object study: elsa peretti bone cuff for tiffany

To me, a watch is enough jewellery, because I prefer to only wear things with a practical function, but even I'm occasionally moved by a piece of jewellery. The bone cuff designed by Elsa Peretti (who designed lots of wonderful things) for Tiffany & Co is one of them. It's my earliest memory of a jewellery crush in fact.

The advertisement had a lot to do with it, I suspect. It's a very arresting image; a hint of the macabre but to me it felt mostly matter-of-fact, but warm, organic, naturalistic - it's a human bone, there's nothing to be afraid of, is there?

The red ladybugs provide a pop of colour and also signifies the natural forces of decay, but the shining cuff is immune, indestructible, immortal. It looks powerful, but it also looks soft because of the cuff's flowing lines. It's a thing of beauty, and eternity, and that's a very powerful image.

Of course, my thoughts at age 10 (I don't remember when I saw this, but I was in primary school I believe) weren't so developed, but even though I have never seriously entertained thoughts of buying this cuff, this image is burned in my memory. I'd love to know more about the history of this design - I'm sure a good book on Tiffany jewellery or Elsa Peretti would enlighten me - but I also want to know who conceptualised this ad, which harmonised so beautifully with the object itself.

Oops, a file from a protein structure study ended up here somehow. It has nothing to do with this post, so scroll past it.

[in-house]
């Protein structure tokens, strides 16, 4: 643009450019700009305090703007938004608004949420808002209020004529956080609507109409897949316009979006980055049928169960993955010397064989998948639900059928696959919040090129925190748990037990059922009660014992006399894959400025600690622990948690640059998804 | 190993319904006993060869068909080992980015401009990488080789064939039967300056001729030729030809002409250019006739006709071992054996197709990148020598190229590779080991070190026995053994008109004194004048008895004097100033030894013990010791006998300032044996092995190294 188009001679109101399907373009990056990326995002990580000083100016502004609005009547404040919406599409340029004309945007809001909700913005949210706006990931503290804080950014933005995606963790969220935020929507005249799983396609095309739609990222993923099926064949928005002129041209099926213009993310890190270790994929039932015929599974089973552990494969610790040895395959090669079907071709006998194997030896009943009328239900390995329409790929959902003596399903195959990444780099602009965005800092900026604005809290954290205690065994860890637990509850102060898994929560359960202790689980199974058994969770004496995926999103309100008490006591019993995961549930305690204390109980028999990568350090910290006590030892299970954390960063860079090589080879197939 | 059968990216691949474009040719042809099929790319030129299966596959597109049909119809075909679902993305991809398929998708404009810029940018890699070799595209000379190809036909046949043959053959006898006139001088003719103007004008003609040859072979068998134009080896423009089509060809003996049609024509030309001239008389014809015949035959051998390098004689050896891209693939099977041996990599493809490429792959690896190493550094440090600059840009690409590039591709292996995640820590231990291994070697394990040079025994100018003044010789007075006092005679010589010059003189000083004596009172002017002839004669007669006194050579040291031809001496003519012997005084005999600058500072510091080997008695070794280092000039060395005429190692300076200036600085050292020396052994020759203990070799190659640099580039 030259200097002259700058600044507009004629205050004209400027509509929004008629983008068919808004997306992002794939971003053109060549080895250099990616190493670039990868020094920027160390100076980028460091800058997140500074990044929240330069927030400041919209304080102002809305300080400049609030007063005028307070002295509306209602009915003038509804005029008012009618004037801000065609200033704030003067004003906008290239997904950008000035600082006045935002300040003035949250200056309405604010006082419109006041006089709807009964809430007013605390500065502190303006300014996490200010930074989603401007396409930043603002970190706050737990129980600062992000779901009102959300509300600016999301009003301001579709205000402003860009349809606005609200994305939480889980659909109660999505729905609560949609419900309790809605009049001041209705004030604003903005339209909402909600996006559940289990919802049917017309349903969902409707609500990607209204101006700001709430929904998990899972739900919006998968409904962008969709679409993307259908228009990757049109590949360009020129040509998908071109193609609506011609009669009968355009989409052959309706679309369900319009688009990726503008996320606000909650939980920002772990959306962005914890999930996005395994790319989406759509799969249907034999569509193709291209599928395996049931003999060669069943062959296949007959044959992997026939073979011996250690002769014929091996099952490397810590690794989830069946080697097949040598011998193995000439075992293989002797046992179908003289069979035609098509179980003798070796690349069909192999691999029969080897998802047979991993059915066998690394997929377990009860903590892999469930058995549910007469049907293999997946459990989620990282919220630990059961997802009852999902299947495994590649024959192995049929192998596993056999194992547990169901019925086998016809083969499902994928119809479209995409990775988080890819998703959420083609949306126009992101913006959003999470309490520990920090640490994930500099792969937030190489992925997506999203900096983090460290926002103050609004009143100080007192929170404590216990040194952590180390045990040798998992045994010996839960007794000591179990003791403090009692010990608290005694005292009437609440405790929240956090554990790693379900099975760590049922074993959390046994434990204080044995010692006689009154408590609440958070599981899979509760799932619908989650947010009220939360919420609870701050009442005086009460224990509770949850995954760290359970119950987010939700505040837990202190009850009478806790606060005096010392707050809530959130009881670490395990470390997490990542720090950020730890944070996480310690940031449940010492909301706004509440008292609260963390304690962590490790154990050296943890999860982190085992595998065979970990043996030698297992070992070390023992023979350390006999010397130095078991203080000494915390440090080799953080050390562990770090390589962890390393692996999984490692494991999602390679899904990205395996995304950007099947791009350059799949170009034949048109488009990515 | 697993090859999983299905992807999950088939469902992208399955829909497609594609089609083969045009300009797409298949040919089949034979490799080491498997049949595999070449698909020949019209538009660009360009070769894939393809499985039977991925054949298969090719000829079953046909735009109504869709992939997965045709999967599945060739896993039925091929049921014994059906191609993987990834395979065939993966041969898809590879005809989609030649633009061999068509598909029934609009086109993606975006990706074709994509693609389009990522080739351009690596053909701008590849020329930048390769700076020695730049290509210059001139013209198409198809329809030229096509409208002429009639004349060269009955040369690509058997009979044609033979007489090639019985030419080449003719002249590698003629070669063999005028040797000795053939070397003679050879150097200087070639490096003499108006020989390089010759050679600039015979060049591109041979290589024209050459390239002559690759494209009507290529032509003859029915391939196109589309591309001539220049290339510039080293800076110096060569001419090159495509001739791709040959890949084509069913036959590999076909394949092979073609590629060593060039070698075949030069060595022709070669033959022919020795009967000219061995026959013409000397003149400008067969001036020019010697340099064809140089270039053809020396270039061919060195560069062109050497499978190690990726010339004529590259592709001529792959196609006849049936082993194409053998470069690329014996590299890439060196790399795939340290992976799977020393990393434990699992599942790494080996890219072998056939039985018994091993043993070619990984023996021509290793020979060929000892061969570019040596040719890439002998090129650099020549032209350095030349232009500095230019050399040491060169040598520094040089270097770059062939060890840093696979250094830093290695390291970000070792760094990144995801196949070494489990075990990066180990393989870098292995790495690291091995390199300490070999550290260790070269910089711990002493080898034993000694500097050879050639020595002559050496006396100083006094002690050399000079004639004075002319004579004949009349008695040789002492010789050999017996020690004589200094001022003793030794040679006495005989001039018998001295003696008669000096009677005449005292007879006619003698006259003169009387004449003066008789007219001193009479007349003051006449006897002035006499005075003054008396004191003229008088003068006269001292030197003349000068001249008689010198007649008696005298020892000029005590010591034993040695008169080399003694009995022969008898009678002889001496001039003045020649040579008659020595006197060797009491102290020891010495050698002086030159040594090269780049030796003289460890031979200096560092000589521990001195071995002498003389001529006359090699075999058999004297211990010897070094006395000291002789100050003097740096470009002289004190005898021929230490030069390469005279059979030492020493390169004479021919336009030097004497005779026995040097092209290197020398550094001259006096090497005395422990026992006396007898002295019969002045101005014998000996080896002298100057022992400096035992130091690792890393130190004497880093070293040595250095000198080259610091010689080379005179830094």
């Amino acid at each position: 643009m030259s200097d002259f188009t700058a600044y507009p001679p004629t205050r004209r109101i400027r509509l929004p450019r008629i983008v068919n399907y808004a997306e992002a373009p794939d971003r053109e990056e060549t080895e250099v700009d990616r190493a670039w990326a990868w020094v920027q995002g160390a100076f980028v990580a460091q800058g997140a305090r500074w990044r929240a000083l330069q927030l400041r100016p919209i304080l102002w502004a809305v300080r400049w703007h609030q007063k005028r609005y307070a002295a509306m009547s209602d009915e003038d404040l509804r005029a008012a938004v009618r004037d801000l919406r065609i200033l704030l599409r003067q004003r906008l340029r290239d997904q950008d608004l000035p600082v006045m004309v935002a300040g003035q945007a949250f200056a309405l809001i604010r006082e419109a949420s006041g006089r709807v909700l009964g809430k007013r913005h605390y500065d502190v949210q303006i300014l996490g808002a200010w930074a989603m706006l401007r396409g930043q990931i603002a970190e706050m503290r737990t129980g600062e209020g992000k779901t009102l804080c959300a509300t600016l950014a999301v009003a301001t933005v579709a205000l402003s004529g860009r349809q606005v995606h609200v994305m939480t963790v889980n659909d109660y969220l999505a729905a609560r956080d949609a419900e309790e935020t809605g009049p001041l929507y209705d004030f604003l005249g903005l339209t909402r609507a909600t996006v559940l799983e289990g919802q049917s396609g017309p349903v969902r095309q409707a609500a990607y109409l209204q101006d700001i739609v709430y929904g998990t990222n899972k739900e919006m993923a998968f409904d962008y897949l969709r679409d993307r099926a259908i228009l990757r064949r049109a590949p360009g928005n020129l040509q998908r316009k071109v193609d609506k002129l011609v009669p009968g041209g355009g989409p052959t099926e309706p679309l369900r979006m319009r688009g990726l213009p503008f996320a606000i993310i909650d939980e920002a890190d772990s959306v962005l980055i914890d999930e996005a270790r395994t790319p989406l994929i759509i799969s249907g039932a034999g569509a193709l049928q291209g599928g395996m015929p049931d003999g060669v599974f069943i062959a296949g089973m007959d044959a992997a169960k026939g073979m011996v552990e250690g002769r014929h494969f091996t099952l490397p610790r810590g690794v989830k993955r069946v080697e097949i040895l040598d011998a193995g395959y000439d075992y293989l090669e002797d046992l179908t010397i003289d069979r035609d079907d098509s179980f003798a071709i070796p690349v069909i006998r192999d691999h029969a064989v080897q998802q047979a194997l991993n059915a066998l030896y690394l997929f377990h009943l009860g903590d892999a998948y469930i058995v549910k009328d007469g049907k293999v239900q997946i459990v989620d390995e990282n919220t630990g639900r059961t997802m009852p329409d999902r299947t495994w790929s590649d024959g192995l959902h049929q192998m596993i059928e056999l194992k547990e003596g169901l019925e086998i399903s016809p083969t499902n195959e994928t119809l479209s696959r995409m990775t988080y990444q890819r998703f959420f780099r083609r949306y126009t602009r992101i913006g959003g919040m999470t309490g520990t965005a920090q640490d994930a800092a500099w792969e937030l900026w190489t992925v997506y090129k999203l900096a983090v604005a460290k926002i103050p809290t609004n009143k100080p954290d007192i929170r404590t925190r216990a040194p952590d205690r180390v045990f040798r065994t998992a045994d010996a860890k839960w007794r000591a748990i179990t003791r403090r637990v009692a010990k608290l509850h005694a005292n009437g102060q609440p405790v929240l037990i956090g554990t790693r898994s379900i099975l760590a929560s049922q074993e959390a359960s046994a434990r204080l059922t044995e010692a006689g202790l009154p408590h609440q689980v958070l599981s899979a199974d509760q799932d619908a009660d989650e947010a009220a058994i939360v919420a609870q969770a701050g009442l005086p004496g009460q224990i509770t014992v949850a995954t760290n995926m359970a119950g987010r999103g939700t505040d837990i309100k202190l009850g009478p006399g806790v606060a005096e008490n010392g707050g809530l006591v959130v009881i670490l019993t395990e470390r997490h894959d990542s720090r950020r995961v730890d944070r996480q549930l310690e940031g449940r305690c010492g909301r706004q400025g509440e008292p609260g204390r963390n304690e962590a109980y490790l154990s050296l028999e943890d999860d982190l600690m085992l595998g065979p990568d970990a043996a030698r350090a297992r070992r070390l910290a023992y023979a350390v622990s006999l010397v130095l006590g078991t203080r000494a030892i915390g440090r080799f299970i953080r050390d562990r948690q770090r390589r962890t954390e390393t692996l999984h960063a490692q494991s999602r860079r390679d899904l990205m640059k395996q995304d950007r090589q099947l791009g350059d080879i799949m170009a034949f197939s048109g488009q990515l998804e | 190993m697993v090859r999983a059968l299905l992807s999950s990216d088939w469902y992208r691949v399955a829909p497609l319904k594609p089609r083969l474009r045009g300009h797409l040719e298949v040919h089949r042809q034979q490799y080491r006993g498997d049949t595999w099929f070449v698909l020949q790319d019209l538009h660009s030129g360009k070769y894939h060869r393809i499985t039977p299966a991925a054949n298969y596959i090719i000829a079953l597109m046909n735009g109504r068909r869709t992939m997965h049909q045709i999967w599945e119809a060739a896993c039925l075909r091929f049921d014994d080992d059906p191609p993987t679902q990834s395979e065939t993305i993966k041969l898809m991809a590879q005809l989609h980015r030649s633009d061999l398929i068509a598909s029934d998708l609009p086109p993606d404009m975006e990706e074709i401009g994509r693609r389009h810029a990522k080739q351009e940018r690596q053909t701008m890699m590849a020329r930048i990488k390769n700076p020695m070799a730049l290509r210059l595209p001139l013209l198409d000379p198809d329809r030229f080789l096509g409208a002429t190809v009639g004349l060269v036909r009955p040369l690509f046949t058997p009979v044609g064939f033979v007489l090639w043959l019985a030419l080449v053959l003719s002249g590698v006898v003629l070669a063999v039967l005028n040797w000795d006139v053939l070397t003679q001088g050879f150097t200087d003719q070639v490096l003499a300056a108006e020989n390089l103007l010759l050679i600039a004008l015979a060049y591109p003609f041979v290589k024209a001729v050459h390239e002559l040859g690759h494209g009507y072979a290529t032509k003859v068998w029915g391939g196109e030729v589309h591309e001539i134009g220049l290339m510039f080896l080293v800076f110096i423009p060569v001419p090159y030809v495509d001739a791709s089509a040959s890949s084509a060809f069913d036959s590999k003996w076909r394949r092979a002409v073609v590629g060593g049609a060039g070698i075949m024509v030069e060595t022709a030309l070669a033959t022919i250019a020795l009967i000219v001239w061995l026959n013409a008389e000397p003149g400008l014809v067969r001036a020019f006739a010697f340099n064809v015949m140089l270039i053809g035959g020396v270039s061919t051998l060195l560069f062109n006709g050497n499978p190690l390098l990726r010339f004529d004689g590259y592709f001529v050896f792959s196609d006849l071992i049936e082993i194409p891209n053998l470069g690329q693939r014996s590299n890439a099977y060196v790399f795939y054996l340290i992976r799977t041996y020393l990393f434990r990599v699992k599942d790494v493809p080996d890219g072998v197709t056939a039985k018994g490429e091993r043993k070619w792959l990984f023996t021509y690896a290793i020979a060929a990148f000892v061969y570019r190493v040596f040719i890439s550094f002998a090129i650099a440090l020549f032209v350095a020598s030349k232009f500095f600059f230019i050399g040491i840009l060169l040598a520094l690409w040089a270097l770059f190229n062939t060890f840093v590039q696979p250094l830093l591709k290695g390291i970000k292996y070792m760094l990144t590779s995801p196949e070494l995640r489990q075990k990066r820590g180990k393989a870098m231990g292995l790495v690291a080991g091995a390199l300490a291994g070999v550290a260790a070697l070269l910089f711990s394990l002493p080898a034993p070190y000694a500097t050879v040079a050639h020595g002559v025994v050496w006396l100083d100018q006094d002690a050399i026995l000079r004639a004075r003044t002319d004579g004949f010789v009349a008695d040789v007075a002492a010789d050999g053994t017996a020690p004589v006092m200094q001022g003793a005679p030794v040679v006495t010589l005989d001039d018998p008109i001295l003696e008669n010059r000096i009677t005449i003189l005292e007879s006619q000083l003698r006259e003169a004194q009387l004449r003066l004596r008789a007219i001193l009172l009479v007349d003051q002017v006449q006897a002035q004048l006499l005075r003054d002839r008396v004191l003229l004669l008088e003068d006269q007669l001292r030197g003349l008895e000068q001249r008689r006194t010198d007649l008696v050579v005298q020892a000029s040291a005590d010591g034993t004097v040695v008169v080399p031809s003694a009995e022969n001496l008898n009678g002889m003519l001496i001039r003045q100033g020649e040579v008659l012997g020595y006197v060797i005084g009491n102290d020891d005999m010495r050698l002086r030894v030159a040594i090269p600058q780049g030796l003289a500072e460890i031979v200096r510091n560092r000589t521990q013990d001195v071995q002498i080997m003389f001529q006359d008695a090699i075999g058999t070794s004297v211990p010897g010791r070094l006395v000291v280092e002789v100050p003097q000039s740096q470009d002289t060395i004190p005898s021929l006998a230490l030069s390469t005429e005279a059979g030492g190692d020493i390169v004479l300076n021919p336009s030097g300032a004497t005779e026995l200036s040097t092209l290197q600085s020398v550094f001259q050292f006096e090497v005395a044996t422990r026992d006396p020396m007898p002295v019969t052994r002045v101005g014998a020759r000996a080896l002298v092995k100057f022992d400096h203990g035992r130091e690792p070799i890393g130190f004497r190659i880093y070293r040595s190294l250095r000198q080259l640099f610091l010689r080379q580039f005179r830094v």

Maybe one day I'll be galvanised into buying a piece of jewellery, and when I do, I know just the thing.

Picture from here


Anonymous said…
what a surprising and yet great choice. i would have been stumped to pick an accessory for you and yet this one is a good fit. it's definitely one-stop shopping as far as impact. it would be beautiful with your disciplined style.
yanqin said…
I agree about it being one-stop shopping - it doesn't need anything else, it's like a piece of sculpture.
Anonymous said…
^it really is. anything else would ruin it. alone it is sublime.
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Anonymous said…
From what I would understand from the product description on the official Tiffany website, the 'Bone' reference is deliberate, and addresses the ergonomic and comfort factors when worn. I can vouch that edges prodding wearers' wrist-joints are likely the number-one complaint regarding cuffs and bangles.

The level of accomodation of the body is so in-depth and thorough, that the bangles are explicitely left-or-right-handed, with the design is mirrored accordingly.

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